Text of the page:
It is a well-known fact that little ones throw tantrums as a result of frustration, tiredness, hunger, sleepiness, etc. They tend to throw tantrums by crying, screaming, and acting aggressively, sometimes even in public places. But did you know what managing your own anger and frustrations in front of your kids will influence them and decrease their tantrums? Studies show that children throw tantrums because they do not know how to tackle their temper.
Teaching and influencing kids a certain behaviour can be a huge challenge. Staying calm and composed during certain situations can seem to be quite impossible. Regardless of whether you are responding to an episodic temper outburst or facing your regular day to day frustrations, dealing with and being able to manage your own outrage in a heated situation will make it simpler to influence and train children to act likewise. In order to help your child, subdue his/her anger, attempt to be your kid’s partner where you both are trying to win over the temper that continues to prompt trouble. Meanwhile, kids may fray your patience by talking back, contending, and opposing and it is during these times that you need to express your patience the most and how you handle situations.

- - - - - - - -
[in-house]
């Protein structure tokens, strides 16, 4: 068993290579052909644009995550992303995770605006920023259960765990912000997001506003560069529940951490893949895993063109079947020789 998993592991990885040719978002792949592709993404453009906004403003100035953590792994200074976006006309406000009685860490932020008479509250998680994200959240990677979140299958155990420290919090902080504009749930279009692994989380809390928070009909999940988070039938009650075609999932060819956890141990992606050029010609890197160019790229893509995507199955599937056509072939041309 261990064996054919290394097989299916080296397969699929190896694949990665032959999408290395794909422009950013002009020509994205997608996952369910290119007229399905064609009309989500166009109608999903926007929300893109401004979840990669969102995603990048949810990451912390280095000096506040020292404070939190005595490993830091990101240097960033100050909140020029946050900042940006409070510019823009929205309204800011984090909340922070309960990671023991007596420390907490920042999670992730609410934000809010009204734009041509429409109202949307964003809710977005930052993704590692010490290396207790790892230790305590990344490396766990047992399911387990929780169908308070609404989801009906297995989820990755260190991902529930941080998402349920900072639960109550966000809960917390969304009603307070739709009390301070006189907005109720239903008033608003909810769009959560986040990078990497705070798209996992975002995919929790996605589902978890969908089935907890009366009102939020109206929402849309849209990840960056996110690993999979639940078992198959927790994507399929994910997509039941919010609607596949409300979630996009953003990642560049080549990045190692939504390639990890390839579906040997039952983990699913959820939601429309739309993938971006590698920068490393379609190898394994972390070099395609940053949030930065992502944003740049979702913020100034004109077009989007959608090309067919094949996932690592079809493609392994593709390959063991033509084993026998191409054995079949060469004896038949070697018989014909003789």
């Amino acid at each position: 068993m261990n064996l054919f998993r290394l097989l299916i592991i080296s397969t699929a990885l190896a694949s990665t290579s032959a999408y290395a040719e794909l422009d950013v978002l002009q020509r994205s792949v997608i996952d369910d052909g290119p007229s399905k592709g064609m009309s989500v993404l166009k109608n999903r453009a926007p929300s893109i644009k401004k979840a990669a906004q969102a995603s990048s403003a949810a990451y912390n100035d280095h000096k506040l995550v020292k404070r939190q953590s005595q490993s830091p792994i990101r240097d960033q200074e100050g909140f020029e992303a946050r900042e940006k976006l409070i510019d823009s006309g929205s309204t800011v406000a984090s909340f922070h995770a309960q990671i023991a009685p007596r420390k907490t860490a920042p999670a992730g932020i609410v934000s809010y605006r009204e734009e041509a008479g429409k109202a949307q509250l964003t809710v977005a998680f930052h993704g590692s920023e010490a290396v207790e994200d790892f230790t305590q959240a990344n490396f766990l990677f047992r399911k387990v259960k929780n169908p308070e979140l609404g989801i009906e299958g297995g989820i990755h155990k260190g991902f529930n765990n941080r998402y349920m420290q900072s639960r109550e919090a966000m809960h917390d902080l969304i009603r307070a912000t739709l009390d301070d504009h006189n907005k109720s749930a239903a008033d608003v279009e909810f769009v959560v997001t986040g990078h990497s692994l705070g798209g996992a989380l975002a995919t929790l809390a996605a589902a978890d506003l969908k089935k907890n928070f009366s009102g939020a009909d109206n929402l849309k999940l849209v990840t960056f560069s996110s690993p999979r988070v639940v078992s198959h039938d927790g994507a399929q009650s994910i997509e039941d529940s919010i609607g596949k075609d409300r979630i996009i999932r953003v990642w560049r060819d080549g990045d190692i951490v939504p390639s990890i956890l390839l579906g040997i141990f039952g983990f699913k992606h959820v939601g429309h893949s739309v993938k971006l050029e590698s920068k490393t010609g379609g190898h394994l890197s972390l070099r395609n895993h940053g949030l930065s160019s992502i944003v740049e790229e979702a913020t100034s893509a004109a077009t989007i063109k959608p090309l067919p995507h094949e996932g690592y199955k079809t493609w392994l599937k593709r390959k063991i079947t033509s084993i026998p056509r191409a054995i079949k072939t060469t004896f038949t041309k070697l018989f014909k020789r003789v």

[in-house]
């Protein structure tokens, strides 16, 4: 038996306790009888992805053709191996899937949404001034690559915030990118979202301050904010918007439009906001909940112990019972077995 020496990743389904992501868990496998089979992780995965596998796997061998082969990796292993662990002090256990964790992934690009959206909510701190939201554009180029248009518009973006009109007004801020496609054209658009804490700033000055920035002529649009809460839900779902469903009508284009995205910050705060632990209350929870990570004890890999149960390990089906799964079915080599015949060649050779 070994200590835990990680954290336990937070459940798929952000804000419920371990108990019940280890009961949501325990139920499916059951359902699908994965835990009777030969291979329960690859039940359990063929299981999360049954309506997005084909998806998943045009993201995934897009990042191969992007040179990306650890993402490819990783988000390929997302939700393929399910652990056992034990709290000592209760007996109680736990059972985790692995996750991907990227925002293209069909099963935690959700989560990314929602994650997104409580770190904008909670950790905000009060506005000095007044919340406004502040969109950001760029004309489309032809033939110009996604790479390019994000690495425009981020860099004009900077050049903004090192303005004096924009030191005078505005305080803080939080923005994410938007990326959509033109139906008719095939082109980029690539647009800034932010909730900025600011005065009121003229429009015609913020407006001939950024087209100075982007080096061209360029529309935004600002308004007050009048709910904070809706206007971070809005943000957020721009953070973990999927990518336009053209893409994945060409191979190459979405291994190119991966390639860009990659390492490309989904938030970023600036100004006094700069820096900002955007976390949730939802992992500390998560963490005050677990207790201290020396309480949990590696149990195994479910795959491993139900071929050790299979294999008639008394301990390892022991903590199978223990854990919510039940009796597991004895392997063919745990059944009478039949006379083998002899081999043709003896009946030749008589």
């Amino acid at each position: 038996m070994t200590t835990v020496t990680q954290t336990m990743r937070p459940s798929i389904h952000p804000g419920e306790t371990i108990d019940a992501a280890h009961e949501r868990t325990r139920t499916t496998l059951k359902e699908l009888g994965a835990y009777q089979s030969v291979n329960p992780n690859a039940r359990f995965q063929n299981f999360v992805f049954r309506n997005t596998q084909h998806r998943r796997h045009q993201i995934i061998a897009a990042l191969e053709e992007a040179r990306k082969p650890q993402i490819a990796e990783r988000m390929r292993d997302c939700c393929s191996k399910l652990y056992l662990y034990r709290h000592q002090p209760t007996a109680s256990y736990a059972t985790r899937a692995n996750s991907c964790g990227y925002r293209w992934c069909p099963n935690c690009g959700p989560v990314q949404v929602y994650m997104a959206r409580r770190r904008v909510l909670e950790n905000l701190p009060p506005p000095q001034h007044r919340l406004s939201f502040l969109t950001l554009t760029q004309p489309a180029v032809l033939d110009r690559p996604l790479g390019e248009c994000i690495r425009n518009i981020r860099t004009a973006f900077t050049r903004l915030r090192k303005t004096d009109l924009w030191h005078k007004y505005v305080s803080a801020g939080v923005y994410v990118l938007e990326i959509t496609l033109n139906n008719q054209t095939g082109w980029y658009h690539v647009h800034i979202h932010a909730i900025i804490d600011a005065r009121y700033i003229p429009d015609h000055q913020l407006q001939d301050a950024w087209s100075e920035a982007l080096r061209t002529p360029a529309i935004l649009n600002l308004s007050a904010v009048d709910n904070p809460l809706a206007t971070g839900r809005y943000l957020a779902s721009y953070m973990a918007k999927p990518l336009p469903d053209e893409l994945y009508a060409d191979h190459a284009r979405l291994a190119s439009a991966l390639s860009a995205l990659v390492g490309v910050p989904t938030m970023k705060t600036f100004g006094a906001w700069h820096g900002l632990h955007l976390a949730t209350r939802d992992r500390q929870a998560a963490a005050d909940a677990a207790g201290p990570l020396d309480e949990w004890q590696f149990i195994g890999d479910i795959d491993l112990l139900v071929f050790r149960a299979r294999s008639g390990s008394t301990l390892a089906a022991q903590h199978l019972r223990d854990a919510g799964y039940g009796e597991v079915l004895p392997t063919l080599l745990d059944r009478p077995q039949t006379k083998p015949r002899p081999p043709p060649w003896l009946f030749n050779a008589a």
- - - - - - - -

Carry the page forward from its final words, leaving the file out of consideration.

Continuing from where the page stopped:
Responding to your children's meltdowns with hollering and eruptions of your own will just train them to do likewise. However, staying mentally collected and smoothly managing a baffling circumstance allows you to show — and instruct — proper ways of dealing with outrage and frustrations.
Here are some ways to help kids practice the skill of containing their temper-
Help your kid to communicate through words: Make your little one understands some basic rules such as no screaming or throwing stuff is allowed. Make sure you ask them to cool down first so that you can help them and do not engage and communicate further until they do so. This will make them realise that they must communicate in a calm manner to gain your attention. Then, ask them to talk to you about why they are angry or frustrated. This will teach them to transfer their emotions to words and be able to express them through communication.
Listen to them and respond: this is the part that your child may struggle with - finding words to express what he/she feels. Give them the time to slowly be able to tell you what is wrong and make sure to make them feel like you understand their situation. Further, help them find a solution and talk about the behaviour that they expressed. Tell them that it is okay to feel angry but it is not okay to express it through yelling, hitting, or throwing stuff. Let them know that an apology must be made for such behaviour.
Create ground rules that are to be followed: let your child know that they need to talk to someone if there is an issue because crying, yelling, screaming, hitting, or throwing stuff is not going to help solve the problem. Be clear with explaining these terms and make sure that they understand that that kind of behaviour is not acceptable.